Here is an example of gracious rejecting in action. The agent Jill Grinberg rejected my short story collection and novel with using a kind, yet fairly standard love metaphor: "I've now finally had a chance to finish reading your work. While I'm very pleased to have had the opportunity to consider your manuscripts--it was a pleasure to read them--I'm afraid in my heart of hearts I just didn't fall enough in love with the material to feel comfortable offering representation." Note that she didn't feel compelled to tell me all that was wrong with my work or offer perfunctory criticism to get me off her back. Just a gentle no was all that was necessary.
Somehow I hadn't managed to include an SASE, but did Jill Grinberg yell at me, or fob me meanly off to her assistant so as to imply that I was taking up too much time? Did anyone treat me as if I were a big needy freak and get all weird when I wanted to stop by and pick up my manuscripts? No. Jill Grinberg was very, very nice. She wrote: "I know you mentioned wanting to pick up the manuscripts in your email. I will give them to my assistant Kirsten Wolf to hold for you." When I was trying to figure out logistics because I was out of town at a writer's colony (i.e., should I have a friend pick up the manuscripts? Should I send postage to have them sent back?), the comforting assistant wrote: "Whichever [way] is easier for you--I'm more than happy to put them in the mail if you would like to provide postage. Let me know--I have the manuscripts here waiting for your decision either way." They are living proof that agents can and do act like decent human beings from time to time, offering up a little dignity to the already humiliated party. A class act, I'd say.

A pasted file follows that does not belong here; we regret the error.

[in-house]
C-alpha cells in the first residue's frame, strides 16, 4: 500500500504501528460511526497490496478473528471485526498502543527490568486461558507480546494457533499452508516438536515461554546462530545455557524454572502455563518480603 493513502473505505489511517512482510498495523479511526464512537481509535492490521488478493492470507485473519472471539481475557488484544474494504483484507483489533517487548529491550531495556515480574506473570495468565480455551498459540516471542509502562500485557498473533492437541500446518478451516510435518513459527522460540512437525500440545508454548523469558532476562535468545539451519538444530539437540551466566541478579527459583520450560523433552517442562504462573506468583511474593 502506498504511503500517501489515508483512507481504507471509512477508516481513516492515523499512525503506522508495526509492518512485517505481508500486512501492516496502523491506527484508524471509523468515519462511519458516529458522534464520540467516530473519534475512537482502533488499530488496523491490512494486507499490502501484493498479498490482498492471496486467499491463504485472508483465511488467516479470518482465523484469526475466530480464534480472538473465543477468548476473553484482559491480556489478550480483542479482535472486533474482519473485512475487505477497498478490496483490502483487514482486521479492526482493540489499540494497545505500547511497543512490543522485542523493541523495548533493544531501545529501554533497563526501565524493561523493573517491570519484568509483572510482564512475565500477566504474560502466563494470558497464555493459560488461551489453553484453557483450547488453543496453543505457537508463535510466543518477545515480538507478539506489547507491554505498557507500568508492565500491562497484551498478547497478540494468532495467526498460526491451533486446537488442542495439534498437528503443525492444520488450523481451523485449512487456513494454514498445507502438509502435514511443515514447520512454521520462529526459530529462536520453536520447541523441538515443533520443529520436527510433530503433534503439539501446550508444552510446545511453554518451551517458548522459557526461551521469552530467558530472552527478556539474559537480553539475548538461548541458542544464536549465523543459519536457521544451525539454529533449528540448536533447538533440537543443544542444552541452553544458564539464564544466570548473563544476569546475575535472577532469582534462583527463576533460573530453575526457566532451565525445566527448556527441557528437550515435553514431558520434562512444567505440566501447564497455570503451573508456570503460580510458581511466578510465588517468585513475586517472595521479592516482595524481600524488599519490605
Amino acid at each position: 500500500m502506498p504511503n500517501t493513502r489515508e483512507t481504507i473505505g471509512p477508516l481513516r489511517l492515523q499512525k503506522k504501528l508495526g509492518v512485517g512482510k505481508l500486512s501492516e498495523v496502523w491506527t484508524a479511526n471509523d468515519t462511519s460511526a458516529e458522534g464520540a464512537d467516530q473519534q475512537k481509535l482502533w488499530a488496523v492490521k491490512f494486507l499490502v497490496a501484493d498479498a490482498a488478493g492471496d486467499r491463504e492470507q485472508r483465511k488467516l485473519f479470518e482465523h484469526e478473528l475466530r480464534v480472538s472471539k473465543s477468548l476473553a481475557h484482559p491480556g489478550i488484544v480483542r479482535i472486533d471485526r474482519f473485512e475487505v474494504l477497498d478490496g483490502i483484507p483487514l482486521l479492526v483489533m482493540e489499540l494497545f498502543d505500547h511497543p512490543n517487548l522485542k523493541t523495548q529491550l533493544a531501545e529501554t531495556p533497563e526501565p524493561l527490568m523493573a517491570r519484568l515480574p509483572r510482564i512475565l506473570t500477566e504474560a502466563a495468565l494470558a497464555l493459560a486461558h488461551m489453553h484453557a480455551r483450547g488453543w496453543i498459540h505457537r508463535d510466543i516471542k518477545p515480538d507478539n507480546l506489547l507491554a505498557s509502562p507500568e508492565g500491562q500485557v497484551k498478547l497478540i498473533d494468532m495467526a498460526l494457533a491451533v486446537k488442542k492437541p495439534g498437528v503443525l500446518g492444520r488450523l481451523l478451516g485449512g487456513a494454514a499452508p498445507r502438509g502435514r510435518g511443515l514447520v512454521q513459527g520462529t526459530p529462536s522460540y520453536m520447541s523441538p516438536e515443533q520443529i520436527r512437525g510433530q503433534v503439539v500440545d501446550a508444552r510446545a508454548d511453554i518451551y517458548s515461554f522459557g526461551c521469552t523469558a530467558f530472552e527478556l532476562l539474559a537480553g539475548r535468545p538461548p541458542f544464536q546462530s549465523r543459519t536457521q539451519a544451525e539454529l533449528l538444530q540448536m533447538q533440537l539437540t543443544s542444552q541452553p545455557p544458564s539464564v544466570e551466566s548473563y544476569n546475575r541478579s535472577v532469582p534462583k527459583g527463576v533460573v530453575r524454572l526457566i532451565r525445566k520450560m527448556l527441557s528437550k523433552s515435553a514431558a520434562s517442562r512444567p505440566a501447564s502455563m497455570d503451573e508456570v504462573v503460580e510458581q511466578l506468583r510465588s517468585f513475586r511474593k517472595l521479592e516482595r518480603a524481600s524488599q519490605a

I ended up sending a check, and my manuscripts were sent safely back.